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. welcome back to "squawk box" this morning take a look at futures on this friday morning we're a little over an hour from the market opening, but it's going to open down dow off about 240 point, the s&p 500 off by about 40 points and the nasdaq down about 142 points let's also talk a little energy right now. we showed the oil boards wti crude now 89.10. >> a potential spinoff could create a separately traded company from the msg sphere. that's off by 4.5% wayfair is cutting about 870 jobs, roughly 5% of its global workforce. the company says it is in the process of making substantial reductions in third party labor
costs. that's down 7.7% home depot announce aing a new billion buy-back couple analyst calls of note that we should be mentioning this morning morgan stanley slash being its price target for meta platforms, citing a shift toward reelz. the firm remains overweight on the stock and citing the platform's unique reach and the possibility that meta could scale and monetize reelz faster. you can read more about these calls on cnbc pro.
h welcome back to "squawk box. futures right now pointing to a lower open nasdaq down by 155 crypto's also risk-off bitcoin falling to a new three-week low, down by 8.5% ether is down by about 9.5% right now. andrew meantime, shares of warner bros. discovery under pressure coming amid turmoil at cnn they've canceled one of the longest-running programs but the company is hoping for success with "house of dragon", premieres on sunday night. lots going on at warn er media o warner bros. discovery folks trying to understand what's happening at cnn, what's
happening at hbo and beyond. give us the big picture and maybe take us down granularly about what you think the big conversation is right now. >> yeah, the big picture is that when these two companies combined, there's a ton of debt, over $50 billion worth of debt so the leadership trying to streamline operation and combine hbo max and discovery plus to save on costs, and at the same time it wants to pivot the company's strategy to being much more profitable. what does that mean? it means they're going to be selective about the movies they put in theater, they want them to be high performers. they're going to streamline operations that go into their streaming service, and it means that they're going to have to make a lot of cuts they're starting to do layoffs they're coming for their advertising department had is all part of david saz
love's plan to bring it to a profitable business. >> the departure of brian stelter, what do you think that means? >> they've been pretty out there about their plans to make cnn a lot less polarizing and a lot less hyperpolitical. my guess is that the direction of leadership saw the show as being something that was maybe a little bit more, you know, partisan than they hoped it would be "reliable sources" is an institution. it launched in 1993. by cutting that show, they're making a big statement that says we're not afraid to make big changes to this network, if it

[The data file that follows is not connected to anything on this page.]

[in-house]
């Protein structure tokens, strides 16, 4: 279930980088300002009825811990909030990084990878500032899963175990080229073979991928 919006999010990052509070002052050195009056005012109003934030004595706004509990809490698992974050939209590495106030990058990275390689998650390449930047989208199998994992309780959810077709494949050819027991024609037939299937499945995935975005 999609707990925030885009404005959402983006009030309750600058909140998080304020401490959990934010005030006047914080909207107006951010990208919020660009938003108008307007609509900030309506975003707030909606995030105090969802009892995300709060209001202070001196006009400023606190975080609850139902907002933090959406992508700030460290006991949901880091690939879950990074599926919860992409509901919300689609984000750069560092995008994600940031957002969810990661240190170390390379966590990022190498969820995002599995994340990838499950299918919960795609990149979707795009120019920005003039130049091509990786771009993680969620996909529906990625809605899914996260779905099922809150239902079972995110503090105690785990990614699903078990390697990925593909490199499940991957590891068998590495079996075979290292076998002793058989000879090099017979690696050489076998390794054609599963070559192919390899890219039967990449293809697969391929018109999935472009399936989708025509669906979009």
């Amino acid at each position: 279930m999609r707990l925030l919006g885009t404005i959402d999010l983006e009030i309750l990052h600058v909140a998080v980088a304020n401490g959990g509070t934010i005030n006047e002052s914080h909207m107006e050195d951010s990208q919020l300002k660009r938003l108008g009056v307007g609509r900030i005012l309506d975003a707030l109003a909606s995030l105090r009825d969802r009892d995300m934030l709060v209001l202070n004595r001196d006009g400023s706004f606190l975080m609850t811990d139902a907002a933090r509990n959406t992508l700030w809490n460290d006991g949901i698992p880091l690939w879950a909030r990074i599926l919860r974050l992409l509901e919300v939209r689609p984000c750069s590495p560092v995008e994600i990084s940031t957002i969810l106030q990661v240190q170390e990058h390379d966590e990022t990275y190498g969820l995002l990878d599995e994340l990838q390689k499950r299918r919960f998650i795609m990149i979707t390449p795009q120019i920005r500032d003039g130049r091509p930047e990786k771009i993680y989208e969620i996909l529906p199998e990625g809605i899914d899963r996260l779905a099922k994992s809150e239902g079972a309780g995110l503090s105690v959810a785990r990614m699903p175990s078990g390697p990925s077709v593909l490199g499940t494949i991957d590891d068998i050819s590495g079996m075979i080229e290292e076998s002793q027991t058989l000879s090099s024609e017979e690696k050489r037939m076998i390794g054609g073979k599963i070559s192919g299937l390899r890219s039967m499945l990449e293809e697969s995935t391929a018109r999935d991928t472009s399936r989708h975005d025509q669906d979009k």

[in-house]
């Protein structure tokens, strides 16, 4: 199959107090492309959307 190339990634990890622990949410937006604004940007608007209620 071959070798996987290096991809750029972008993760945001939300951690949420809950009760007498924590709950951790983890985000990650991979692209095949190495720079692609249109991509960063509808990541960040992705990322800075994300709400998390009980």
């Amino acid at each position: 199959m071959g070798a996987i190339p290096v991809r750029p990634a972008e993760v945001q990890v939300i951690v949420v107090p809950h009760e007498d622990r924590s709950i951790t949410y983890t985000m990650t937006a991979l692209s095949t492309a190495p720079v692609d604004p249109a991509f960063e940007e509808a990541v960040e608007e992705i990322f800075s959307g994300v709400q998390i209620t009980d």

means it's going to push it in the direction that we want as you know, john malone, a shareholder in the company has not been shy about saying he wants cnn really to return to the center. >> let me ask you about that center one of the things they've argued is that they are re's going to e higher ad dollars if they're perceived to be incenter, does that make sense to you >> absolutely. you want to sell to both sides of the aisle it's not just political ads but corporate branding ads a lot of them are going to feel more comfortable being toward the center cnn is a pretty profitable network. the executives have said, according to sources to axios, that they're willing to lose a little bit of money in order to shift it to the center, because they think ultimately one day
they'll make more once they get there. >> let's talk hbo. there is this prequel to "game of thrones." a lot riding on that comes out on sunday. how important is that in terms of the future of hbo, hbo max and whatever becomes this hbo max discovery plus super app >> it is a pivotal moment for the company. and the reason is "game of thrones" was one of the last points of sort of programs that we could all watch at the same time and now they have an opportunity to create that sort of cultural moment again and if they can do it right, andrew, it's not going to just mean great ratings for hbo but a lot of engagement. they can broaden the franchise, sell merchandise but they are mpicking a great time to do it. "better call saul" just ended.
there haven't been a lot of big thing coming out on streaming. i think this is going to be a huge, huge deal for the company for their third quarter. in how do you handy icap, now we're going up against amazon, they spent a fortune on their own program. if we have this conversation at the end of both of those series, what do we think is going to be the ratings winner >> oh, i definitely think the "game of thrones" prequel will be the winner. you have so much momentum around this particular franchise. so many people are looking forward to this for years, and i also think that the last season was a disappointment for a lot of viewers people want to come this weekend and see, is this going to make up for what we lost in the last season, and based on what i'm hearing, i think it might. >> sarah, it's always good to see you. for helping us break down what's going on in the media universe >> thank you coming up, the rise of esg,